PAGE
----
In the end, it was Scrabble that did it, or rather, the Scrabulous Facebook application. Oh, don’t bother clicking on the link unless you are logged into Facebook: non-Facebook users won’t get anywhere. This is precisely why it took me so long after all, why I was less than enchanted by open-to-all apps and services behind not-open-to-all URLs. That, and the fact that I come from a non-facebook-making culture, and am well beyond college age: “Facebook” is not a brand name likely to seduce me into joining.
Moreover, I already had all my “keeping in touch with my friends and acquaintances” needs covered several times over. I use over half a dozen email accounts, not counting inactive but still functional ones. Twitter, Flickr, last.fm, Librarything, LinkedIn, Upcoming, 6 to 8 different IM services, IRC and even good old usenet get regular attention from me. And I’m still trying to find a practical use for the otherwise lovely Pownce, and nearly forgot Tumblr, and a bunch of others.
But what changed was that my IRC friends were playing Scrabulous and talking about it; and then some of my work mates from the North American offices started badgering me because they couldn’t find me on Facebook. That’s when I caved.
It is immediately apparent why Facebook gets so much traction. Importing my various feeds from other social applications and the Yahoo! Pipe that aggregates my own stuff was easily done. My “friends” were already there, and as an added bonus, acquaintances from various online venues were now congregating in that one place (and are available for Scrabulous games). And then my friend Dave wrote his lovely Kanji learning Facebook application, and I was roped in for testing (and making a Kana database).
But Facebook is like a gigantic playroom. Things needed cutting down fast: I decided to end my careers as a werewolf, zombie, vampire and pirate, which led to a message from a co-worker that “since [I] left [his] werewolf army [his] life wasn’t the same” any more. Huh. (I’m still available for Scrabble games, of course.)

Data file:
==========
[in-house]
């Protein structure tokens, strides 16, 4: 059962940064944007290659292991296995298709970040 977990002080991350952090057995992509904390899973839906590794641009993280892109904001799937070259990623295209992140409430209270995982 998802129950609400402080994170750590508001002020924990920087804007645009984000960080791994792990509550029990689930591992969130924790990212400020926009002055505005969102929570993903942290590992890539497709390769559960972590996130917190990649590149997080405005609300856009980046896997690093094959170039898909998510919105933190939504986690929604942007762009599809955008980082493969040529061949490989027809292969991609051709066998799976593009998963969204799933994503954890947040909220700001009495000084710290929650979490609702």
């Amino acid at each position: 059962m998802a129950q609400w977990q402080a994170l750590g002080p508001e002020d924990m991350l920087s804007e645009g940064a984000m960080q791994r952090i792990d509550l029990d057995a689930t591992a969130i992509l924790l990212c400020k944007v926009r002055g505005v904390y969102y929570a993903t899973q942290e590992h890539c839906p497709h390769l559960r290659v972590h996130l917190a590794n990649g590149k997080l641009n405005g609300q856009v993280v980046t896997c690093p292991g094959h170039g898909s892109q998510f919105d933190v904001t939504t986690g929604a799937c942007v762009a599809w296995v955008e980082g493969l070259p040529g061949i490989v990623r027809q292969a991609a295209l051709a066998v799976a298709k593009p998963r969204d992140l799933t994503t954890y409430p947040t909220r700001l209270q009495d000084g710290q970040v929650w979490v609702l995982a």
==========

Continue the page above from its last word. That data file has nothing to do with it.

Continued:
Looking at the bigger picture, though, the online landscape is now saturating with social software, and the battle for the top-spot in the “everything for everyone” category is not ultimately the most interesting issue. Many sites are targetting particular demographics, and as we move into and out of them, as our interests change and entire sections of the online population move around, we want to take our identities with us, without the hassle of creating everything from scratch. On the same note, in the applications I use for very specific purposes (Zoho, Slideshare, Upcoming …), the core functionality is not the sharing, so to make the social networking bit work, it must be easy and painless. These places may even be temporary (and some of the most useful ones are!), like the web sites around a particular conference, project, or larger social or political issue or event.
Social network portability is an unsolved problem, and so is profile data (and transactional data) privacy, tracking, and use.
Then there’s the question of where people will go. They’ll go where the fun and useful stuff is — useful to them, in their particular language, for their particular interests — and where those already are who are similar to them. With social sites springing up like mushrooms, the bar is being raised higher and higher. As Steve Eley said in one of his Escape Pod intros (love that podcast, by the way), “If we’re not hoping to work together, or sleep together, please don’t ask me to join stuff.”
In this landscape, the move Google made with their OpenSocial platform and API is a shrewed one. Now I’m not one for hype, and a lot of very smart people didn’t wait long to question the “open” in OpenSocial and point to the problems this new API does not solve. But it’s nonetheless a shift in the tectonic plates of the social web: the interesting stuff will be where the developers are, and the developers will be where the APIs are — and the less we are walled into individual gardens, the freer we will be to regroup and reconfigure and reinvent new uses of the social online space. And kudos to Google for not trying to create (or buy) the next mega-network, at least right now, but to do something more fundamental than that.
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chris @ November 4, 2007